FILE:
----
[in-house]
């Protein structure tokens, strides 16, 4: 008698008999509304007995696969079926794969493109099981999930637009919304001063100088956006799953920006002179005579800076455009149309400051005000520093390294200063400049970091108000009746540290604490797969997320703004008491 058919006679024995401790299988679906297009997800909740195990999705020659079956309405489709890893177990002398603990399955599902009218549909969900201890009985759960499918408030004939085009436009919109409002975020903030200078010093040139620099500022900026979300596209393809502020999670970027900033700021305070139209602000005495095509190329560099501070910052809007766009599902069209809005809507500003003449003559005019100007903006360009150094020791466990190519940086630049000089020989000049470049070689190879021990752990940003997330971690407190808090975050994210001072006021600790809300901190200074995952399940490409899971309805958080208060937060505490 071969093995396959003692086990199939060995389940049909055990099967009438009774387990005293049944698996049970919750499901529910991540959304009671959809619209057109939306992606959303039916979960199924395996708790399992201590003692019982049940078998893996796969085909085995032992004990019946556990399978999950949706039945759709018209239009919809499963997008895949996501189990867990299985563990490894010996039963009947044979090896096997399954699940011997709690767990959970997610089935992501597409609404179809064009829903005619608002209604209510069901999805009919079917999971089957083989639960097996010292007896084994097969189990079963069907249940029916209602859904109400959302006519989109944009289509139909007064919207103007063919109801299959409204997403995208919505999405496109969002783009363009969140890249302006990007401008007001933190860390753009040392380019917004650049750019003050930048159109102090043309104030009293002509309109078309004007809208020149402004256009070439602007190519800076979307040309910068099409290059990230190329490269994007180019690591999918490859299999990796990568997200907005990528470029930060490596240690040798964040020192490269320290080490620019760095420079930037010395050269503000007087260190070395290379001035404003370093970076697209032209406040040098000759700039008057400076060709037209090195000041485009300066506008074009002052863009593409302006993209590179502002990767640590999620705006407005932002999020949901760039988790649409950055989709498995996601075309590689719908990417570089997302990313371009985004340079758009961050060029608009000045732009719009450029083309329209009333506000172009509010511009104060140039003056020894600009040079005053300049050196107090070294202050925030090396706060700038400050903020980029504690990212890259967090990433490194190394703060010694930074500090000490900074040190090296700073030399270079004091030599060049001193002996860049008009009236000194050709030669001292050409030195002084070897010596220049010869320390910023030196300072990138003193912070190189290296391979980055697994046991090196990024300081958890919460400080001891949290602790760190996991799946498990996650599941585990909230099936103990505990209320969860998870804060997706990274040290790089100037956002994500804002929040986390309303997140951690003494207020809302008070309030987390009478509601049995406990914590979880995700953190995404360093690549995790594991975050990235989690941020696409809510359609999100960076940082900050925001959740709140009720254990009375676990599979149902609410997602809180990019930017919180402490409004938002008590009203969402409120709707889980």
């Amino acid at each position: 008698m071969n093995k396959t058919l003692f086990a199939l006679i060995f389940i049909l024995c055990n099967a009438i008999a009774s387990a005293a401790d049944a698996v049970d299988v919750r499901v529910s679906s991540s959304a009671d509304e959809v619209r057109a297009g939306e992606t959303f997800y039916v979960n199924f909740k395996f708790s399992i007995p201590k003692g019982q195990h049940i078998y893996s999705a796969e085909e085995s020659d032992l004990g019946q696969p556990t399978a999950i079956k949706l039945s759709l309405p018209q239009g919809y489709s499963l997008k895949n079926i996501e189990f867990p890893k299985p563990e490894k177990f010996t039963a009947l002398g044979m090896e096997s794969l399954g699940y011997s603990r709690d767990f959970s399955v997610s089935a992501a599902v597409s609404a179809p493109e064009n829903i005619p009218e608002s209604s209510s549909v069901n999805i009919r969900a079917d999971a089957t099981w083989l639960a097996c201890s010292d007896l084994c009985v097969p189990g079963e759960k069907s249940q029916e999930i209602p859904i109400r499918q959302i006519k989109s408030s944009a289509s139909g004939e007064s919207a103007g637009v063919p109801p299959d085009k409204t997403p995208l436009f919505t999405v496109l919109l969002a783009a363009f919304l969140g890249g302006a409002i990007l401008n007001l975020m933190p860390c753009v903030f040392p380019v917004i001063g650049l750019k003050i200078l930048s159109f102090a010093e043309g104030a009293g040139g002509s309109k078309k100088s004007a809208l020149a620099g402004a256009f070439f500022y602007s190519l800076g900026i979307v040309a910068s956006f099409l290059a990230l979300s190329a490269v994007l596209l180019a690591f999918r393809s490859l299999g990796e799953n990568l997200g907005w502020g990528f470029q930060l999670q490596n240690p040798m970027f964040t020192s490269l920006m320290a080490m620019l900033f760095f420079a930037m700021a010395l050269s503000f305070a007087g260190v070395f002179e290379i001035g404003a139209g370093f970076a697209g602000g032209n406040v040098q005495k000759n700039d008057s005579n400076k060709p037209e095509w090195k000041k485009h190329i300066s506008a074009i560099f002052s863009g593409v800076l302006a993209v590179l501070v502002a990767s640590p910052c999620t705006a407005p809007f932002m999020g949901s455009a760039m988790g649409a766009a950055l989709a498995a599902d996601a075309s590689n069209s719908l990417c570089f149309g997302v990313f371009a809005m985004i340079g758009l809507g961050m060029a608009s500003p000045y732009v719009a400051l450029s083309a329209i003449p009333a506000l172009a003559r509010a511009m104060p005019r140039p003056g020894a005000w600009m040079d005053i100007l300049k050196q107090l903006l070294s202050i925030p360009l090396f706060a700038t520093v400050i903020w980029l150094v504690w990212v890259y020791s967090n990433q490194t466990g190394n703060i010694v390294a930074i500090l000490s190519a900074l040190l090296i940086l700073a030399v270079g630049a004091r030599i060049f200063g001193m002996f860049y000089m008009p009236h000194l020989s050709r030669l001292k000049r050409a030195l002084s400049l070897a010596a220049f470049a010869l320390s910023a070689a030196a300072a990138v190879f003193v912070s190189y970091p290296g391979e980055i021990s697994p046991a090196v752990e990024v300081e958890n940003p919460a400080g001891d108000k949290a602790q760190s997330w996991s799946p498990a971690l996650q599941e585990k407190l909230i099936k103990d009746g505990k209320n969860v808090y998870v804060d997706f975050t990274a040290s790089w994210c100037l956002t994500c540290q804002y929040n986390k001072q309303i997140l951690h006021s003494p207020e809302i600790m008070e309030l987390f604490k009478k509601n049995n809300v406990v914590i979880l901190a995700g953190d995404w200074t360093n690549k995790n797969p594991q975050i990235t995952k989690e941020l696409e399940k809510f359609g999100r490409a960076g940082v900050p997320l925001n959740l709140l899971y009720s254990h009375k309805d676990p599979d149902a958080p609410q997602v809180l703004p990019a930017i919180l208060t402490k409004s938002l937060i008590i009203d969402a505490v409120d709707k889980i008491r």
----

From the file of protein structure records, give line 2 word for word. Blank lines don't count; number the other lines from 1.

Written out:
């Protein structure tokens, strides 16, 4: 008698008999509304007995696969079926794969493109099981999930637009919304001063100088956006799953920006002179005579800076455009149309400051005000520093390294200063400049970091108000009746540290604490797969997320703004008491 058919006679024995401790299988679906297009997800909740195990999705020659079956309405489709890893177990002398603990399955599902009218549909969900201890009985759960499918408030004939085009436009919109409002975020903030200078010093040139620099500022900026979300596209393809502020999670970027900033700021305070139209602000005495095509190329560099501070910052809007766009599902069209809005809507500003003449003559005019100007903006360009150094020791466990190519940086630049000089020989000049470049070689190879021990752990940003997330971690407190808090975050994210001072006021600790809300901190200074995952399940490409899971309805958080208060937060505490 071969093995396959003692086990199939060995389940049909055990099967009438009774387990005293049944698996049970919750499901529910991540959304009671959809619209057109939306992606959303039916979960199924395996708790399992201590003692019982049940078998893996796969085909085995032992004990019946556990399978999950949706039945759709018209239009919809499963997008895949996501189990867990299985563990490894010996039963009947044979090896096997399954699940011997709690767990959970997610089935992501597409609404179809064009829903005619608002209604209510069901999805009919079917999971089957083989639960097996010292007896084994097969189990079963069907249940029916209602859904109400959302006519989109944009289509139909007064919207103007063919109801299959409204997403995208919505999405496109969002783009363009969140890249302006990007401008007001933190860390753009040392380019917004650049750019003050930048159109102090043309104030009293002509309109078309004007809208020149402004256009070439602007190519800076979307040309910068099409290059990230190329490269994007180019690591999918490859299999990796990568997200907005990528470029930060490596240690040798964040020192490269320290080490620019760095420079930037010395050269503000007087260190070395290379001035404003370093970076697209032209406040040098000759700039008057400076060709037209090195000041485009300066506008074009002052863009593409302006993209590179502002990767640590999620705006407005932002999020949901760039988790649409950055989709498995996601075309590689719908990417570089997302990313371009985004340079758009961050060029608009000045732009719009450029083309329209009333506000172009509010511009104060140039003056020894600009040079005053300049050196107090070294202050925030090396706060700038400050903020980029504690990212890259967090990433490194190394703060010694930074500090000490900074040190090296700073030399270079004091030599060049001193002996860049008009009236000194050709030669001292050409030195002084070897010596220049010869320390910023030196300072990138003193912070190189290296391979980055697994046991090196990024300081958890919460400080001891949290602790760190996991799946498990996650599941585990909230099936103990505990209320969860998870804060997706990274040290790089100037956002994500804002929040986390309303997140951690003494207020809302008070309030987390009478509601049995406990914590979880995700953190995404360093690549995790594991975050990235989690941020696409809510359609999100960076940082900050925001959740709140009720254990009375676990599979149902609410997602809180990019930017919180402490409004938002008590009203969402409120709707889980």